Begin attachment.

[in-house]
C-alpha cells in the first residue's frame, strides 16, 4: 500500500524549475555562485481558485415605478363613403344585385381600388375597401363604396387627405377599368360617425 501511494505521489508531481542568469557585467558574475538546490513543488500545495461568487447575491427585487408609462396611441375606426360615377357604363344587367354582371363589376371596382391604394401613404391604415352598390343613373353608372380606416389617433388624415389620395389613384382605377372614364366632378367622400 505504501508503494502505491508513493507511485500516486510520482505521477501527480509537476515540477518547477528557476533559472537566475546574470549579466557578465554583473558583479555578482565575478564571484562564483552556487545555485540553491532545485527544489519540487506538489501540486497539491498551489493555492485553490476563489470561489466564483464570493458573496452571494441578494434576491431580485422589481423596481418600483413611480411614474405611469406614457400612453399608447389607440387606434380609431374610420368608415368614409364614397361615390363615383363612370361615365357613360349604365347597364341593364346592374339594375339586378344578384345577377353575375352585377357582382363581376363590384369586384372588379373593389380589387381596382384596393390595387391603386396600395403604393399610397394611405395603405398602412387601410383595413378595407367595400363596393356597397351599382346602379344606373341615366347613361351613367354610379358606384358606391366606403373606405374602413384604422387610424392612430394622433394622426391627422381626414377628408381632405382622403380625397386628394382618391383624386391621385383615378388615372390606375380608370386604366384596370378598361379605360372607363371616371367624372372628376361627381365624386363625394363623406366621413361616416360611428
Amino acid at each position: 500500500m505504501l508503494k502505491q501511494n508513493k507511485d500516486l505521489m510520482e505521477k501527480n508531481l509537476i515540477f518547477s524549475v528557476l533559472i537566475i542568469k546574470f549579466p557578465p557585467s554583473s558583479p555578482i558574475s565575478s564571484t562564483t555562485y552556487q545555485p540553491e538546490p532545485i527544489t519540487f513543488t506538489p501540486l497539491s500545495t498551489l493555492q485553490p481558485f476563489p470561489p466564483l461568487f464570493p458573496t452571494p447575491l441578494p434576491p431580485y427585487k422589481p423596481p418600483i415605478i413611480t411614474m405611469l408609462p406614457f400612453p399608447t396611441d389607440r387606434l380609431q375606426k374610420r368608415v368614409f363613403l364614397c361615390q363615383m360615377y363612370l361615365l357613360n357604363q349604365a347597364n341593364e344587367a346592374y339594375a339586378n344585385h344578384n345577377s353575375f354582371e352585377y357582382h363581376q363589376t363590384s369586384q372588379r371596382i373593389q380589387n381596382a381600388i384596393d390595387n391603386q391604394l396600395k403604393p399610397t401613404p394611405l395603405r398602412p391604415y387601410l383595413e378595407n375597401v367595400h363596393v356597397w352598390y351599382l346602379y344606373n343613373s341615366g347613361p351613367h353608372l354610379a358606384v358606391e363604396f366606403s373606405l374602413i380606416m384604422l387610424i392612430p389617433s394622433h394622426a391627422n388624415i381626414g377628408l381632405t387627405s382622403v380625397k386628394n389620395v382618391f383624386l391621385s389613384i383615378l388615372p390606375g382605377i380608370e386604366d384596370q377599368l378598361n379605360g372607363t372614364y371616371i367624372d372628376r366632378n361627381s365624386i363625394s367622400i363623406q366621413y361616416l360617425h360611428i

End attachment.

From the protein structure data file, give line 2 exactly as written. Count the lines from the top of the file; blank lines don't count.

C-alpha cells in the first residue's frame, strides 16, 4: 500500500524549475555562485481558485415605478363613403344585385381600388375597401363604396387627405377599368360617425 501511494505521489508531481542568469557585467558574475538546490513543488500545495461568487447575491427585487408609462396611441375606426360615377357604363344587367354582371363589376371596382391604394401613404391604415352598390343613373353608372380606416389617433388624415389620395389613384382605377372614364366632378367622400 505504501508503494502505491508513493507511485500516486510520482505521477501527480509537476515540477518547477528557476533559472537566475546574470549579466557578465554583473558583479555578482565575478564571484562564483552556487545555485540553491532545485527544489519540487506538489501540486497539491498551489493555492485553490476563489470561489466564483464570493458573496452571494441578494434576491431580485422589481423596481418600483413611480411614474405611469406614457400612453399608447389607440387606434380609431374610420368608415368614409364614397361615390363615383363612370361615365357613360349604365347597364341593364346592374339594375339586378344578384345577377353575375352585377357582382363581376363590384369586384372588379373593389380589387381596382384596393390595387391603386396600395403604393399610397394611405395603405398602412387601410383595413378595407367595400363596393356597397351599382346602379344606373341615366347613361351613367354610379358606384358606391366606403373606405374602413384604422387610424392612430394622433394622426391627422381626414377628408381632405382622403380625397386628394382618391383624386391621385383615378388615372390606375380608370386604366384596370378598361379605360372607363371616371367624372372628376361627381365624386363625394363623406366621413361616416360611428